Dapper Laughs and LAD Culture: Two of the same?

Having read so much indignation about Dapper Laughs recently on my Twitter feed, I decided to find out what all the fuss was about. I took it upon myself to […]

Comedy Dapper Laughs lad culture University

Having read so much indignation about Dapper Laughs recently on my Twitter feed, I decided to find out what all the fuss was about. I took it upon myself to watch an episode from his TV show, ‘Dapper Laughs: On the Pull’.

Before explaining exactly why Dapper Laughs and his show go too far, let me start by saying that in spite of my outrage at this show, I like to partake in LAD culture (yes, ‘LAD’ has to be capitalised), but maybe not in the way you think. It seems that there are two narratives to it.

For the most part, I do it in the parodying way: excessively using words such as banter, convincing friends to down their drinks in spite of my own inability to do it, mocking LAD culture myself, playing near-obsessive levels of FIFA, reciting offensive jokes from Sickipedia and despising anything sold by Topman.

Perhaps my definition of LAD culture and banter differs from the other one, propagated by media recently, associated with university rugby teams that make freshers lick turds, boys who are egged on to shag fat girls for a laugh, hyper-masculinity and rape humour.

Without a doubt, ‘LAD’ and ‘banter’ are becoming dirty words and rightly so when they are used to justify this sort of behaviour. The image of Richard Keys attempting to defend his remarks by saying ‘It was just banter’ springs to mind.

One incident which really brought the matter to a head was when Dapper Laughs’ show was banned from performing at Cardiff University’s Students’ Union following a petition. This decision was made on the grounds of his content being “incompatible with the Students’ Union’s policy on lad culture”.

Having watched the first episode of his show, this is a conclusion which makes perfect sense to me. In his show, women are truly objectified. Again, ‘objectify’ has become a buzzword, which has lost a lot of its meaning, but what I mean is that Dapper Laughs completely belittled all women by portraying them as though they were mere goals; things to be conquered, with which “you can get your sausage battered”, to use his words.

Clearly, a Students’ Union, whose mandate it is to promote equality and to ensure students are treated with respect, cannot condone such a show. Yes, of course there are shows which give tips about dating, but ‘Dapper Laughs: On the Pull’ really is something else.

It has little to do with helping men gain confidence to approach women and a lot to do with humiliating the people the show is supposed to be helping and the “moist” female population. Even ignoring its horrible message, it wasn’t actually funny.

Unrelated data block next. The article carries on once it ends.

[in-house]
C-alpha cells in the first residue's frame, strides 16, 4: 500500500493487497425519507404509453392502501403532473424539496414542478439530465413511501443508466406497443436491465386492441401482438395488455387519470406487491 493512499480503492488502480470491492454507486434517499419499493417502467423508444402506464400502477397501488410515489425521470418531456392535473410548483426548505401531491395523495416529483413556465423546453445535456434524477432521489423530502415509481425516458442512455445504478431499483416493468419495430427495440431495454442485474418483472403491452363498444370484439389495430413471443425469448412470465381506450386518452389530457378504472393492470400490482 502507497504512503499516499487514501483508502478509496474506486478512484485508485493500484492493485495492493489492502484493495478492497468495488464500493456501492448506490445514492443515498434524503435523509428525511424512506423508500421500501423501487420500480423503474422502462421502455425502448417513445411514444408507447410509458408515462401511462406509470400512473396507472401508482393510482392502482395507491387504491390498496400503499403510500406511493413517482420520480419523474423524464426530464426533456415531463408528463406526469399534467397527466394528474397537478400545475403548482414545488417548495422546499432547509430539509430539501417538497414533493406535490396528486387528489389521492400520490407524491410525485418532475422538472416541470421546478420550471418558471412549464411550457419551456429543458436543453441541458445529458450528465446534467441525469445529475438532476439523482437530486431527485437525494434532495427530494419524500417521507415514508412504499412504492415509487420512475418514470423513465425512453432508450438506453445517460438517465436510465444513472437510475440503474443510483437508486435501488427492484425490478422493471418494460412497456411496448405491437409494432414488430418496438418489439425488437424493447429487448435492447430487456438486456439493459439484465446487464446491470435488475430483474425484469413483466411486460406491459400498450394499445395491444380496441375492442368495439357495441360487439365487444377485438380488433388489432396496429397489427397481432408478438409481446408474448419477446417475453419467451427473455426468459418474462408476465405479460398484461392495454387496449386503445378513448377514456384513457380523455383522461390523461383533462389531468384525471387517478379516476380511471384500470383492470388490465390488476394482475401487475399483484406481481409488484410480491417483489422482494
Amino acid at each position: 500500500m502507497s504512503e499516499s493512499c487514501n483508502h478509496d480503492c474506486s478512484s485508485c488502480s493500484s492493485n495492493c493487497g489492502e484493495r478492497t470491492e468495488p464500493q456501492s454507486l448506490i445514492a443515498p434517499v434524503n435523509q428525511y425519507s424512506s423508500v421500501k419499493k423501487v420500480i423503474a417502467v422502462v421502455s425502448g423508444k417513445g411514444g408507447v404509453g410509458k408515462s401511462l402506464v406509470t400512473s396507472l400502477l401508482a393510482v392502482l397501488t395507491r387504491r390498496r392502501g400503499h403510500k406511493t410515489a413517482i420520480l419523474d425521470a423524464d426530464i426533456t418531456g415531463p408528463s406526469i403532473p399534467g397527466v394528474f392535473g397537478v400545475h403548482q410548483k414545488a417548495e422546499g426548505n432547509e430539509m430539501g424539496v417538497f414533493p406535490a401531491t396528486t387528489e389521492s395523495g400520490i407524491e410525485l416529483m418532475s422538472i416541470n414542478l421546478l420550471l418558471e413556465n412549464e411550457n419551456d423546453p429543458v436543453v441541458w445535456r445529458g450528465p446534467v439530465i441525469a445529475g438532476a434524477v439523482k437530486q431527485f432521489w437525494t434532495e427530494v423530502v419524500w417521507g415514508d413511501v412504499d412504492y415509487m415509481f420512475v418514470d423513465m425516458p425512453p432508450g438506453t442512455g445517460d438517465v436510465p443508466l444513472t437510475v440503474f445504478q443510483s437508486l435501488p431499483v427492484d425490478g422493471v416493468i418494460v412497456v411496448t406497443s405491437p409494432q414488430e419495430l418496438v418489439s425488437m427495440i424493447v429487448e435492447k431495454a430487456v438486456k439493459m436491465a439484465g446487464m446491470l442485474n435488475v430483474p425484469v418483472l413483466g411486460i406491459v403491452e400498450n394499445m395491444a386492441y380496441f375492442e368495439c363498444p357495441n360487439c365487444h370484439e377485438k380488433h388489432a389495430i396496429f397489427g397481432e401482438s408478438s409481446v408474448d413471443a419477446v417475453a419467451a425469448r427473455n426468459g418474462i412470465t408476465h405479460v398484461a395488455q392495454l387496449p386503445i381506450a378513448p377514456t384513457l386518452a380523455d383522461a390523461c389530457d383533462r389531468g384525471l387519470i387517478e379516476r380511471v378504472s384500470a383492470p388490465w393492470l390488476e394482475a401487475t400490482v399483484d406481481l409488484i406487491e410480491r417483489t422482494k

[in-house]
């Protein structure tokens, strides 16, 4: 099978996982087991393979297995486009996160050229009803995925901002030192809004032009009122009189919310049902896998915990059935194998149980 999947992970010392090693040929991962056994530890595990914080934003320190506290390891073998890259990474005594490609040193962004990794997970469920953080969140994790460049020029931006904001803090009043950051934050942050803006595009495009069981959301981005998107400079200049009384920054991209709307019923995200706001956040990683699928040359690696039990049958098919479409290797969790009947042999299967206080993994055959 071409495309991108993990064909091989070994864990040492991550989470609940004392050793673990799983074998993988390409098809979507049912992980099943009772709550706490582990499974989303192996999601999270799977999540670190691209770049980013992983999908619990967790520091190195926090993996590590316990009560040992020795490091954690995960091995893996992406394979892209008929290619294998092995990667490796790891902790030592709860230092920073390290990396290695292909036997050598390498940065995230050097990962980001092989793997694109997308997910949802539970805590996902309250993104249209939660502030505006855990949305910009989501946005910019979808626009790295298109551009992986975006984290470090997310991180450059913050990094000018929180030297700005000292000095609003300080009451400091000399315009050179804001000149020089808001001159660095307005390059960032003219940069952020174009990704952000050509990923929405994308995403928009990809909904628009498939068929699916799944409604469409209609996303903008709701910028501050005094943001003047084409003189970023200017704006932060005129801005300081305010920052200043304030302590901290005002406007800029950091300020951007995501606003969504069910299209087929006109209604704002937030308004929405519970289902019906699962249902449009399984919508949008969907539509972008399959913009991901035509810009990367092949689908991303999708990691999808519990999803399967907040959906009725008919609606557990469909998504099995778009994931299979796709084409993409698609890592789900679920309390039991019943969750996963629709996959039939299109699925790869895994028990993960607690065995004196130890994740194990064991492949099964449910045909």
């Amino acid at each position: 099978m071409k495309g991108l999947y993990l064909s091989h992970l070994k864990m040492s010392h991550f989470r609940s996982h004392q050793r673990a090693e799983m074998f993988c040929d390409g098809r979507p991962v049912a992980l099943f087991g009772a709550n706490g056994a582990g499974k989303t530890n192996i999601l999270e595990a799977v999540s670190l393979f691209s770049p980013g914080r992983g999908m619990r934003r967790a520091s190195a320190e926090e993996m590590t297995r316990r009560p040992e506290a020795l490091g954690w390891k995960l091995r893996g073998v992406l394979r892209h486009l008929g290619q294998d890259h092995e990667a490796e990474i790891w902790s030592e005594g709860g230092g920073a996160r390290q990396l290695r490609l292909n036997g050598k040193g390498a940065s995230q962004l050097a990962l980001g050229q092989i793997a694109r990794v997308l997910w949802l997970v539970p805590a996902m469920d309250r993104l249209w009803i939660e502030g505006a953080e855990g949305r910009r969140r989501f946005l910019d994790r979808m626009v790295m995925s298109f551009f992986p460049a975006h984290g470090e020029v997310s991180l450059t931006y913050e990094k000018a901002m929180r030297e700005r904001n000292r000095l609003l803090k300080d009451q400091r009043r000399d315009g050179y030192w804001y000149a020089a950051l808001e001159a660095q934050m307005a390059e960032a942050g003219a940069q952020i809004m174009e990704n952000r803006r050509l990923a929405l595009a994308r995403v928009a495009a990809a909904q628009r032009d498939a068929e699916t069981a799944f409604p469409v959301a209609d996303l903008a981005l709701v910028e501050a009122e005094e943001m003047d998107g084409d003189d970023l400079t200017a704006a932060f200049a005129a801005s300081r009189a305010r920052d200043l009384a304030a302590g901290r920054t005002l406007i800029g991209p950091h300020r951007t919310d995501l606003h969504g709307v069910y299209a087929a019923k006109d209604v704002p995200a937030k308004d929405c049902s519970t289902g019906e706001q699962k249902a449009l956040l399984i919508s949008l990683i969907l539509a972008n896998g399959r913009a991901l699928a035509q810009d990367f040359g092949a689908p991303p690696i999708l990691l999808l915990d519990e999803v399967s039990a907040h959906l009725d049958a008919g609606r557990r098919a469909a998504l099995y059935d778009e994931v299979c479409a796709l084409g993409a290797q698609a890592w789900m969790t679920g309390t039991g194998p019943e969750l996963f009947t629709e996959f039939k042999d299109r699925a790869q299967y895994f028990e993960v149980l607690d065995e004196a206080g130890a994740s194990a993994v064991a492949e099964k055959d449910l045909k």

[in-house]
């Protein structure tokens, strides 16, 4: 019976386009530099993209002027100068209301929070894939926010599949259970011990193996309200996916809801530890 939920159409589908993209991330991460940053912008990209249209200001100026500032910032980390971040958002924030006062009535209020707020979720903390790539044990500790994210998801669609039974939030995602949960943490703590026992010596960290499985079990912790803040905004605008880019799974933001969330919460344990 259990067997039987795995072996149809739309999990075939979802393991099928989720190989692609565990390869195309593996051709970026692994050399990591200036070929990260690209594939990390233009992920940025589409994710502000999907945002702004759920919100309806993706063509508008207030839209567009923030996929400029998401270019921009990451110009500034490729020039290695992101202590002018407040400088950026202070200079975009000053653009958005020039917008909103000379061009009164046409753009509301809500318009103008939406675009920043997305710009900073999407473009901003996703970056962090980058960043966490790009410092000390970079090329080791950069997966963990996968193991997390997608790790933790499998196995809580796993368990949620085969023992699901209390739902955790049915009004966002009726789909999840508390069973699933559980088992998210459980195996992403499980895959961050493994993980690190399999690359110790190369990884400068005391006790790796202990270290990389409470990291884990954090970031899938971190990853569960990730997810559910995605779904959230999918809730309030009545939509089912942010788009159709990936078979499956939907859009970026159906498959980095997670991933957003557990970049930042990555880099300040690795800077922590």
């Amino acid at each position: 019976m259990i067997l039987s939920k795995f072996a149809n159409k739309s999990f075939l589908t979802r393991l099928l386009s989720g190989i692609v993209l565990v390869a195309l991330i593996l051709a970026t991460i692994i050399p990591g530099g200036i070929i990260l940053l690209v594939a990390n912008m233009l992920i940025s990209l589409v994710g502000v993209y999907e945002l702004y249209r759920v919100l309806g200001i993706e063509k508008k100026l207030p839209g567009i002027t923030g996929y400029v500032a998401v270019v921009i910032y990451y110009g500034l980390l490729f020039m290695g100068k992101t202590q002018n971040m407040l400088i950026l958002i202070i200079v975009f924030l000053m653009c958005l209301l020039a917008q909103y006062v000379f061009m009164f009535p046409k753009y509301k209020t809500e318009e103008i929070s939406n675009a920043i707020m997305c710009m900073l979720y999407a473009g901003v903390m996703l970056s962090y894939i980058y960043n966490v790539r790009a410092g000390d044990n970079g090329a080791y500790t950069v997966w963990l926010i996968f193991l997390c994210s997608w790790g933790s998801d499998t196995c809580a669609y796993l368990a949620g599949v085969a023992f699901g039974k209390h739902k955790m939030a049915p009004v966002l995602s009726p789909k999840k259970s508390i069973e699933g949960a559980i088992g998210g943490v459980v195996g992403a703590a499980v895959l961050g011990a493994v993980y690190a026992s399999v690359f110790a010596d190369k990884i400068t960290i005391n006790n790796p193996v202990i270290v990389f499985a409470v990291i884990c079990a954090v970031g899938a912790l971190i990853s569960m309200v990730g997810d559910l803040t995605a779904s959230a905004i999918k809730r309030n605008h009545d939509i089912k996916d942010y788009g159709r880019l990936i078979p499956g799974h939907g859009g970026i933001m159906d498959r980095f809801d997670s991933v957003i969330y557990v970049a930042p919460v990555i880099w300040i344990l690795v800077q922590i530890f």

ITV proceeded to axe the show- and rightfully so. It is inappropriate for national television; it is a show giving genuine advice to the people who write in asking for help. Advice encouraging LADs to act this way, to treat women as targets, not as human beings. Even boys who have absolutely no confidence with ladies could tell you that not only is that the wrong approach to winning women’s hearts, it’s fundamentally immoral.

Arguably, the problem lies in that LADkind finds it hard to tell the difference at times.  If Dapper Laughs were a character or a parody, perhaps it would be acceptable. As with characters like David Brent- we could all laugh at how misguided this chap is. Some of us could laugh with him, while others laugh at him.

Most of us can laugh at the bleakest situations but only because we know what is a joke and what is sincere; because we know where to draw the line. Dapper Laughs, it appears, crossed that line and was being increasingly rewarded with TV shows, Twitter followers, tours and promotional material.

The bottom line of this is that Dapper Laughs isn’t a character, he is sincere and we shouldn’t be fooled by being told otherwise.

I believe I speak for the majority of guys here when I say that we know that it isn’t acceptable to behave in the manner Dapper Laughs does; shows like this won’t make us start behaving this way. But even so, do we want to continue being tarred with the same brush as clowns like Dapper Laughs?

Perhaps we need a clearer discourse on it, but for me at least, Dapper Laughs is in no way representative of my interpretation of LAD culture.

Does Dapper Laughs represent ‘lad culture’ or distort it? Comment below with your views.